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Will W. Wallace to Walt Whitman, 7 May 1863

Dear Walt

I1 received your letter this morning and will not give the plea you have given. I have very little time tis true, yet I endeavor by writing rapidly to have time to keep up my correspondence more particularly with those in Washington. I am better pleased with the city than when I last wrote. I have a Hospital of 350 patients No stewards to assist me, three women to look after and Jones Hotel to run. Have I not my hands full by the way you wish to know what Jones Hotel is. It is a fine house across the way from Hospt No 3, where the Surgn Steward and women stop it has a large white Board in front with the letters contrasting in black "Jones Hotel" I have the clerks from the different Head Quarters board with me so I am well posted in what is going on in different dpts. I would be pleased to see you here. I received a letter from Col Leasur of the 100th Pa and more familiarly Roundhead Regt2 this morning stating that the 9th Army Corps was under marching orders and moving to Murfreesboro via Nashville. I wish you would come and make your headquarters with me. You could find plenty of work in your line. There is a New paper started this week by the correspondant of Forneys Press. It is making business. Here is a field of fourtune for some of them who wish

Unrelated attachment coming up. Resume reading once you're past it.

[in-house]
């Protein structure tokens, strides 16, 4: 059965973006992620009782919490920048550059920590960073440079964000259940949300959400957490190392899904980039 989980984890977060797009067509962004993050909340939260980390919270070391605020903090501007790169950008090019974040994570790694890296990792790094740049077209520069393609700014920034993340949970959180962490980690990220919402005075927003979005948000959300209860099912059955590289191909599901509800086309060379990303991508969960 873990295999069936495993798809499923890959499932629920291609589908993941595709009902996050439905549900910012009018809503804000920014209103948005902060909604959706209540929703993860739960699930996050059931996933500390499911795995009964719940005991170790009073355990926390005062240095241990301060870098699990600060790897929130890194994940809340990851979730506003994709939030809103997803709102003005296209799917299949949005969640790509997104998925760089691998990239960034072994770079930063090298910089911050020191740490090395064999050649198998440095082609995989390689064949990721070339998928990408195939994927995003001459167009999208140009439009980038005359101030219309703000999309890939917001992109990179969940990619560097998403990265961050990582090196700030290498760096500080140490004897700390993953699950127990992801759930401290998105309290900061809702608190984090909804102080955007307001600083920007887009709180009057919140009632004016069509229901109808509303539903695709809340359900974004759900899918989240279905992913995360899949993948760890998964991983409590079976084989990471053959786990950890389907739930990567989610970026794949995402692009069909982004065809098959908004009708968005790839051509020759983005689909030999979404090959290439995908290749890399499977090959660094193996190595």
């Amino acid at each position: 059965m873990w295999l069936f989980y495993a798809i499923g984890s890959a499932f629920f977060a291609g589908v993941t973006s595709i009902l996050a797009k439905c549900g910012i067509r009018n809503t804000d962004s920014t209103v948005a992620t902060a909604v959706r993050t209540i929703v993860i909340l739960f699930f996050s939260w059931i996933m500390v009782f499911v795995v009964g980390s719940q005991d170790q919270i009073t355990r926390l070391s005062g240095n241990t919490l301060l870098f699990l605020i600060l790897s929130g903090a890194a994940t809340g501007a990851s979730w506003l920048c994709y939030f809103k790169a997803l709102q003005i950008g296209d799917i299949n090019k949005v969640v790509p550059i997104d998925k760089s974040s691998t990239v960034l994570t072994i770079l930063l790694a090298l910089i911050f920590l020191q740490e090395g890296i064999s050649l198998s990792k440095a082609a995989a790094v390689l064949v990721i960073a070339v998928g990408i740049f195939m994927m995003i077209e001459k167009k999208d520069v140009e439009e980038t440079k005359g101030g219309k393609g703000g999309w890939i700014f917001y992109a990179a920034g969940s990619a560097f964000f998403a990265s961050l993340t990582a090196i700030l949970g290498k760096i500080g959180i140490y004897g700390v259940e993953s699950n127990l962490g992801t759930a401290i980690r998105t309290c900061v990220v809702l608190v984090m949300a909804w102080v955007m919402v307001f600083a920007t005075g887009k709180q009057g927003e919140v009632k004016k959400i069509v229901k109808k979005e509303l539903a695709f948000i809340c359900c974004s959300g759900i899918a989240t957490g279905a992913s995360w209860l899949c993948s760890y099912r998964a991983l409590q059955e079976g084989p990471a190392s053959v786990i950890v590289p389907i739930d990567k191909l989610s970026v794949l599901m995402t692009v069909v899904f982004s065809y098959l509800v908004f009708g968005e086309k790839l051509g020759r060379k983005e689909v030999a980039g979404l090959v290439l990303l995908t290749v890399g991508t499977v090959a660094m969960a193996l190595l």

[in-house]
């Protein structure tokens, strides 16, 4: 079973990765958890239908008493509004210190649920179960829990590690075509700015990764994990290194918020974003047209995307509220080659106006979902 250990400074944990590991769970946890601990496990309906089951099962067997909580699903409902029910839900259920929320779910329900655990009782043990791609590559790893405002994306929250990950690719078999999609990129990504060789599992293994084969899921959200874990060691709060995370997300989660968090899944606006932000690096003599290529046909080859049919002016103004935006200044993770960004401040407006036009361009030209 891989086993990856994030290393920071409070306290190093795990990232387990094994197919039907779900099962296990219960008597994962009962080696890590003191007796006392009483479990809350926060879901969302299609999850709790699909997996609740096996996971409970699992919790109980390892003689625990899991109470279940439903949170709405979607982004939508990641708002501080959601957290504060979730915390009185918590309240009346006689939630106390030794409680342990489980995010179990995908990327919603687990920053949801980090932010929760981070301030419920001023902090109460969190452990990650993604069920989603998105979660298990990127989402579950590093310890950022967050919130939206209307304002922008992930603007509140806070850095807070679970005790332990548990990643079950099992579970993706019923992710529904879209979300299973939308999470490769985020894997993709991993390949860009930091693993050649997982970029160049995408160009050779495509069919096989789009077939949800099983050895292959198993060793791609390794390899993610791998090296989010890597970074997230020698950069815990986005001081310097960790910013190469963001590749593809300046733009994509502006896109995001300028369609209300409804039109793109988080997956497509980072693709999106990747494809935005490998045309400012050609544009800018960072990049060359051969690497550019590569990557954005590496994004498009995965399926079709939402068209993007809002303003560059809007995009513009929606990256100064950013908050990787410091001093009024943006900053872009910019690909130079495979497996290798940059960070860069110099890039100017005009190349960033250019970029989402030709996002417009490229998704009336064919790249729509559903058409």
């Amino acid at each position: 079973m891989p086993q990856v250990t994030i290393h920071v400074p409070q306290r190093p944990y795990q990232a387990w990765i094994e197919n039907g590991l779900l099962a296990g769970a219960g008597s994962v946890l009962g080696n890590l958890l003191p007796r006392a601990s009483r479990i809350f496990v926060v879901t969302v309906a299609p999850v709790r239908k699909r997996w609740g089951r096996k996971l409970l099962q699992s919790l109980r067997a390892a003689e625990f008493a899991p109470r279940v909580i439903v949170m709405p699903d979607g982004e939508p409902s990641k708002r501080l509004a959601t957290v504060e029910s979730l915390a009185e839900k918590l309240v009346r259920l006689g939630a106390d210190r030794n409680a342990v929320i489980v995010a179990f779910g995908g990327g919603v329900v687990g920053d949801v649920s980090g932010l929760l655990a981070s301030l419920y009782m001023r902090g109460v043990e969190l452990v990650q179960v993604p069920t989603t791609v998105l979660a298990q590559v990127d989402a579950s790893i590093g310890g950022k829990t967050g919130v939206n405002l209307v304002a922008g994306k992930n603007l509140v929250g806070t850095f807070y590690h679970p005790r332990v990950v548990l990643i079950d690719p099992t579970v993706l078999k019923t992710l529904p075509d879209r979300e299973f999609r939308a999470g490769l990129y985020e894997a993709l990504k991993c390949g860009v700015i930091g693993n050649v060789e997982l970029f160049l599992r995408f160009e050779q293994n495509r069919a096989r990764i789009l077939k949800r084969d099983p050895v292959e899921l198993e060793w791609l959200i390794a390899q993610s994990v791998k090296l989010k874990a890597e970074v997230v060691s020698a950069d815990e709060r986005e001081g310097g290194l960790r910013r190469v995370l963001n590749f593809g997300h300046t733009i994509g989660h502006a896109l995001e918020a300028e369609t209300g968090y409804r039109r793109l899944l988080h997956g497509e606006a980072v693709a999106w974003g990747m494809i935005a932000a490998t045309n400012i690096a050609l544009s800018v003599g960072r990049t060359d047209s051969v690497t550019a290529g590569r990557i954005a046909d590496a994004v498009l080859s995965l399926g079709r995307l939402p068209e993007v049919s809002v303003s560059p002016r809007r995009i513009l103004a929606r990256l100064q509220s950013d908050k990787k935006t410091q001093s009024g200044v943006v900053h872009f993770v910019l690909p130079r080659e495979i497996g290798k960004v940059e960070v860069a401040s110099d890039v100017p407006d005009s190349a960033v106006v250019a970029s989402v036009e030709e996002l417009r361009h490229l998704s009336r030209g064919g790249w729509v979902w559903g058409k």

I am surprised at your frenchy leaving you in such a deplorable state, but you are not alone. I had to dismiss mine to save the reputation of the Hospital and your humble servant.

Nothing new here. I have the famous Miss Chase3 here and she is invaluable in her assistance to me. I send my Photo and shall expect one of the Prince of Bohemia by return

I will write in a few days. Come out here you will find it pleasant.

Your protegee Will W Wallace


  • 1. Will W. Wallace was a hospital steward at a Union hospital in Nashville, Tennessee. Whitman probably met him in Campbell Hospital. [back]
  • 2. Daniel Leasure (1819–1886) was the colonel of the Ninth Army Corps of the Union Army. His 100th Pennsylvania Infantry was nicknamed the "Roundheads," because it was recruited from the southwestern part of the state where English followers of Oliver Cromwell, known as the Roundheads, had settled. [back]
  • 3. Miss Chase was one of the five young nurses on Wallace's hospital staff. [back]
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